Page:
Film told in flashbacks of an older man's obsession for a woman who can belong to no-one but can frustrate everyone. The backdrop is SternbergÍs surreal and fantastic Carnaval in Spain. In ... See full summary »
Josef von Sternberg
Edward Everett Horton
On the eve of World War II (1939) English officer Ralph Denistoun is in Nazi Germany on an espionage mission to recover a poison gas formula from Prof. Krosigk. He is helped by Lydia and ... See full summary »
Bijou, a saloon singer with a reputation for inciting brouhahas, is one of several deportees from a south Pacific island to arrive at another U.S. protectorate, Boni Komba. She becomes very... See full summary »
Charles 'Pittsburgh' Markham rides roughshod over his friends, his lovers, and his ideals in his trek toward financial success in the Pittsburgh steel industry, only to find himself ... See full summary »
French farce comes to the New World in 1840 as Claire Ledoux convinces the middle-aged banker who is her fiance that she is two different women -- a deception made necessary by the arrival of a man acquainted with the swath she cut across Europe. Giraud has been about to foreclose on a $150 loan made to a sea captain who needed the funds to court Claire. Get Claire's "cousin" out of New Orleans before the wedding, Giraud tells the sea captain and the debt will be paid. Written by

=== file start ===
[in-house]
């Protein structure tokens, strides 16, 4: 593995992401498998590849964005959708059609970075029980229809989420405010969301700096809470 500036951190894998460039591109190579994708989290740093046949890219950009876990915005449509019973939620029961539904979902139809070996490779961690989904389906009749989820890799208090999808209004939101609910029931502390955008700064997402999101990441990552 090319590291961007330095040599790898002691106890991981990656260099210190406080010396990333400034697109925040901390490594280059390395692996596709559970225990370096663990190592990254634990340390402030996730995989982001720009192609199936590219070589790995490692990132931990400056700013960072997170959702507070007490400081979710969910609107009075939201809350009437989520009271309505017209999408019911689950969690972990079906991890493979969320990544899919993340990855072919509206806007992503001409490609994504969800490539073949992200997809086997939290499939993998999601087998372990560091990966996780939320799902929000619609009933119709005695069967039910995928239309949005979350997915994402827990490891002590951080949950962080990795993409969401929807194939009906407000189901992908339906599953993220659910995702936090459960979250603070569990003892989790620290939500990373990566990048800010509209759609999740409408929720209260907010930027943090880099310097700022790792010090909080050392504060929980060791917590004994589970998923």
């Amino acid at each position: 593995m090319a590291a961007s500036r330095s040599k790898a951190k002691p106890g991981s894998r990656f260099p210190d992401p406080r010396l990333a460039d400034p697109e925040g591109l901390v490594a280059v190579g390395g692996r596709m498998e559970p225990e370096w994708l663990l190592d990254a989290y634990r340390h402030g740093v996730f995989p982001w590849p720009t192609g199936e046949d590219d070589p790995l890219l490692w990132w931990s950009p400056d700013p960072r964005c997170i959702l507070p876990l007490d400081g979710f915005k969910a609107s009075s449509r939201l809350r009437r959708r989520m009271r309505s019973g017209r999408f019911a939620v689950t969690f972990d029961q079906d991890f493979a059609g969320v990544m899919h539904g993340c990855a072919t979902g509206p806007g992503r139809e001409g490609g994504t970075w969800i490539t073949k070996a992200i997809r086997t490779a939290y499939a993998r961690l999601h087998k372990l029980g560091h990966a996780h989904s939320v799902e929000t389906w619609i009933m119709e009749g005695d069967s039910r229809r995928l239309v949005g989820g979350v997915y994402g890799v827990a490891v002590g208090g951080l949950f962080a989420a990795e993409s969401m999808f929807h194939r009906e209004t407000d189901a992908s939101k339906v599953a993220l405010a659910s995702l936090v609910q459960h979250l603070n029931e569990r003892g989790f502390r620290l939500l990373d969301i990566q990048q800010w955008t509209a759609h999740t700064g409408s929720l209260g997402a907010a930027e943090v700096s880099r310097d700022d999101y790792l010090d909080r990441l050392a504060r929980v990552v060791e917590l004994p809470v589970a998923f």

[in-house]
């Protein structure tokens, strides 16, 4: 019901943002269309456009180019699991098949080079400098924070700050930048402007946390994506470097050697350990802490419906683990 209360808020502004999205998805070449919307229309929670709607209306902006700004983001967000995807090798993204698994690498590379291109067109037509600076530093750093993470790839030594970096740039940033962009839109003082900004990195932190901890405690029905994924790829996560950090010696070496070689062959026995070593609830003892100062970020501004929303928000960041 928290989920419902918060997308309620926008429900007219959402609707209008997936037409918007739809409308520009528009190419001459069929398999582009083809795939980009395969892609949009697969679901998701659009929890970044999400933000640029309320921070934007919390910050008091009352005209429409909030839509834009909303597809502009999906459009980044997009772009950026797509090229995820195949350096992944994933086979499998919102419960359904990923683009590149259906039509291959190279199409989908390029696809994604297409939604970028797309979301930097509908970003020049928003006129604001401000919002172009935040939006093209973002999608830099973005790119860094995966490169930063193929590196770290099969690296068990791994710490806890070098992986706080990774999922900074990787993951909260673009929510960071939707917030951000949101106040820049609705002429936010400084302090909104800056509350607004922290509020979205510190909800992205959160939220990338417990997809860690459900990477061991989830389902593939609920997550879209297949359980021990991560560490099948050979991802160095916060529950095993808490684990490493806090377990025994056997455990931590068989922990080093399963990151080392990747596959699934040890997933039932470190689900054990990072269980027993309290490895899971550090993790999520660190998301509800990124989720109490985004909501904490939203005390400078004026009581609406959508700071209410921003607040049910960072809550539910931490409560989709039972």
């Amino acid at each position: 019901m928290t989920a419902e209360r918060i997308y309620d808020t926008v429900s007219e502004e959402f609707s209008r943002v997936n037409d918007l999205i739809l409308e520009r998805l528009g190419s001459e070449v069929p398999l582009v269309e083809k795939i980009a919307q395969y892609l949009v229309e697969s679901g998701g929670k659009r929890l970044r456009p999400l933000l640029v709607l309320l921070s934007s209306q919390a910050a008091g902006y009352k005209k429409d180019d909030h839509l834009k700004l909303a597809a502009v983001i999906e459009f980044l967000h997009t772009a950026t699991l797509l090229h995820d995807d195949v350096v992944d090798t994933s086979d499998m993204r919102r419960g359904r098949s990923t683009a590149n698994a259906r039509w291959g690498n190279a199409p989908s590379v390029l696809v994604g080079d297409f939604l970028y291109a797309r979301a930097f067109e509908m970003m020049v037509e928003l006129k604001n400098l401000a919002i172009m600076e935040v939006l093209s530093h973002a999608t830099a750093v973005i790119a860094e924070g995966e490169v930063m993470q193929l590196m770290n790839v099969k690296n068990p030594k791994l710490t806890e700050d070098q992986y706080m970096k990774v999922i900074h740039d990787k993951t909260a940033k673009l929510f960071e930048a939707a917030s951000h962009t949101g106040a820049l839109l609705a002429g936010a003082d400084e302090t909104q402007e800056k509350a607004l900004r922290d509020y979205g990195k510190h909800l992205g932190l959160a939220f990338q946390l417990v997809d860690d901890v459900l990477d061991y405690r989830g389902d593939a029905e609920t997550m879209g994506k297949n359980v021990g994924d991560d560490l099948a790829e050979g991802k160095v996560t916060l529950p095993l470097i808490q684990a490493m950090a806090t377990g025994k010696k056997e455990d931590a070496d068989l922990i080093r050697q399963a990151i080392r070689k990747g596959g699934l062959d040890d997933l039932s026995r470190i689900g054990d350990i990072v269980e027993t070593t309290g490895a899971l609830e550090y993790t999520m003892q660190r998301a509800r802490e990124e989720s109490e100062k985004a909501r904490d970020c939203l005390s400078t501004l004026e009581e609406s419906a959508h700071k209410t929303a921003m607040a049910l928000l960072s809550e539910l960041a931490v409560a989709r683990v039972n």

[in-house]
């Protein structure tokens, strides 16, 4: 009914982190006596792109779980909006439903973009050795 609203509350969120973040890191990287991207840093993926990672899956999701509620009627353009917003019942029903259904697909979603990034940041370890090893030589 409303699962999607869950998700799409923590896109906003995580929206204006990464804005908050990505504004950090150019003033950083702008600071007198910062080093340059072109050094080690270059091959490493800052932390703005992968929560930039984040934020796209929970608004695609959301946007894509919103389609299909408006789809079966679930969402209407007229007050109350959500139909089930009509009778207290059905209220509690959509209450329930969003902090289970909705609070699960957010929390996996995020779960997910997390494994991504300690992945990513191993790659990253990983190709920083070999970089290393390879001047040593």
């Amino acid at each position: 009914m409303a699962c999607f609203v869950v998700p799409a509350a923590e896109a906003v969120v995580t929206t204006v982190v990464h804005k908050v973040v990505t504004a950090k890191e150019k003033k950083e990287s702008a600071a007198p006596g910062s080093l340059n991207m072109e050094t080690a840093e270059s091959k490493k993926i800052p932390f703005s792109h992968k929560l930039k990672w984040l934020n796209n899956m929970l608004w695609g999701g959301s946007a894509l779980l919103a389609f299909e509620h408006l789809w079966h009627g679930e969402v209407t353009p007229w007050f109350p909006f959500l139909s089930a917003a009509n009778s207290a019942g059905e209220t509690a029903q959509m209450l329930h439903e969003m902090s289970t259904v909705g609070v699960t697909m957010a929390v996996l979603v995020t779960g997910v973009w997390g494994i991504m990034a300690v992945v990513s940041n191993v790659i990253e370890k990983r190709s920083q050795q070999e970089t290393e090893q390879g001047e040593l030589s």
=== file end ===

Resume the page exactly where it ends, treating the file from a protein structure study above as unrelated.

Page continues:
Dale O'Connor <firstname.lastname@example.org>
French director, Rene Clair, went to Hollywood to direct German Marlene Dietrich in this role where she played a con-artist known as the Countess and/or Lili. The story is set in New Orleans in the 1800s and has a fabulous art direction with costumes and set designs that are first rate. The problem with this film is really in the writing. It never holds up to me. While I love the cast, Dietrich is supported by a first rate cast and crew of Hollywood's golden age of cinema where even character parts were done brilliantly. I enjoyed the relationship between the Countess and her African American maid, Clementine, in the film as her friend and confidante. The countess has too many suitors much like any Marlene Dietrich film. The one suitor is a poor sailor with a pet monkey and the other is Giraud, an older, wealthy but unattractive man. In this film, the Countess is expected to get married like all women are expected to do in this day and age. The film begins with a mystery of a wedding dress found in the Mississippi River. There are plenty of light hearted moments as well. Still, this film is fine to watch.
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